Your Guide to Small Business Employee Compensation and Benefits
Providing a great small business employee compensation plan and benefits package can make a huge difference when it comes to attracting and retaining talented employees for your business. From state minimum wage requirements to benefits packages, here’s what you need to know to get going.
Start Here: Small Business Employee Compensation
From developing a pay scale for each position to sorting through insurance benefits, you have a lot to consider as a small business owner.
For example, you’ll want to find an easy, streamlined way of issuing paychecks so you aren’t wasting precious time with routine tasks. You’ll need to comply with your local regulations. Finally, you’ll want to put together a benefits package that brings top talent into your organization.
If you’re feeling overwhelmed and don’t know where to start, these are the best places to begin.
State Minimum Wage: What You Should Be Paying Your Employees
Minimum wage requirements are helpful because they give you a non-negotiable place to start as you are determining a pay scale for your employees.
Many states across the country have a minimum wage of $7.25. This includes Texas, Idaho, Utah, and many more. On the other end of the spectrum, states like California and Oregon require $11 and $11.25 respectively. New York currently has the highest minimum wage in the country at $13.
The United States Department of Labor provides an overview of state minimum wage requirements. Here, you can research the most up-to-date state minimum wage requirements in your state.
Note also that your city may require you to pay a higher minimum wage than your state. This is particularly common in big cities where the cost of living is much higher than the rest of the state. For example, the minimum wage in Seattle, Washington is $15.45, while the state as a whole comes in at just $11.50.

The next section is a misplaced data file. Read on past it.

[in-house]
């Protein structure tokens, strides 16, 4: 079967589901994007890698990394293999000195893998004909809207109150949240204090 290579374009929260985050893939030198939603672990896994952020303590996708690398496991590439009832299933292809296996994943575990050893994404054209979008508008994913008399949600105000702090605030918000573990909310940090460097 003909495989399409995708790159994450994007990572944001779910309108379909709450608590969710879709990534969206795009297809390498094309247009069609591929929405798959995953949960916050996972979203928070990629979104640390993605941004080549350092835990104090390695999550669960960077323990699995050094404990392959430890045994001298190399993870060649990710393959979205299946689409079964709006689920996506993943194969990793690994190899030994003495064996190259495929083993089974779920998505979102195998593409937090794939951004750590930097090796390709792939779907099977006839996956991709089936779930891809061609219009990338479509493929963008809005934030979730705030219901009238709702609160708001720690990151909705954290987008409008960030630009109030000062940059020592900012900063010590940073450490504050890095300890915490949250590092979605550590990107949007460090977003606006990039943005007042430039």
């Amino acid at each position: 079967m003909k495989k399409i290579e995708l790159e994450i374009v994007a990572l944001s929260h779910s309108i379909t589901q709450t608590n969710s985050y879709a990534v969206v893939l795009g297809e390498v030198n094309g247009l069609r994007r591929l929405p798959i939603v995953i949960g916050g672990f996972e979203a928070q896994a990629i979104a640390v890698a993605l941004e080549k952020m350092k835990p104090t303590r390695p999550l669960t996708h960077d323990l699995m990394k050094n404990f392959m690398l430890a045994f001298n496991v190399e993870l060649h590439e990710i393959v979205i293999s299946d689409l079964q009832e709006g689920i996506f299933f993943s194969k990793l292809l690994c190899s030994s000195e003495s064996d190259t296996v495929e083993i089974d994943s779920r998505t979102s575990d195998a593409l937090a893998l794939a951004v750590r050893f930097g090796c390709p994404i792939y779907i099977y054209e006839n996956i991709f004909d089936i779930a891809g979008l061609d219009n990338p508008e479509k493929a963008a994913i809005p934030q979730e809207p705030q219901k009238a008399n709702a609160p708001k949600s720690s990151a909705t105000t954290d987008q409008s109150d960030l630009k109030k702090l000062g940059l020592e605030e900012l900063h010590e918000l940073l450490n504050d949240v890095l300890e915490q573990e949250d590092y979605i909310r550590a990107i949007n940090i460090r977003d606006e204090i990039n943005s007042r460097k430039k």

You can use the interactive map from the Economic Policy Institute to find your state minimum wages, as well as city-specific laws and tipped wage adjustments.
Designing A Small Business Employee Compensation Plan
Once you determine the minimum wage requirements in your area, you need to come up with an employee compensation plan. What is right for one company may not make sense for another. For this reason, it’s important to consider the goals and needs of your company.
The most common types of compensation plans include:
- A straight salary determined for each job title or position (may include a range with a minimum and maximum to accommodate for promotions)
- Salary plus commission for employees who are encouraged to make sales and reach goals, but still receive base pay
- Commission-only plans for sales people who must perform in order to get paid
From your previous experience, you probably already know what type of employee compensation plan is standard in your industry. For example, while a retail shop may offer a commission to entice sales employees, this same model probably wouldn’t work for a small coffee shop.
If you’re not sure, don’t be afraid to ask your industry mentors and resources to find out what typically works best in your particular industry. It will help you make sure what you’re offering is competitive and on the right track.
How Do You Calculate Compensation?
There is no exact science to calculating compensation, but again, research can help you determine the median salary of people working in the same or similar roles at other companies.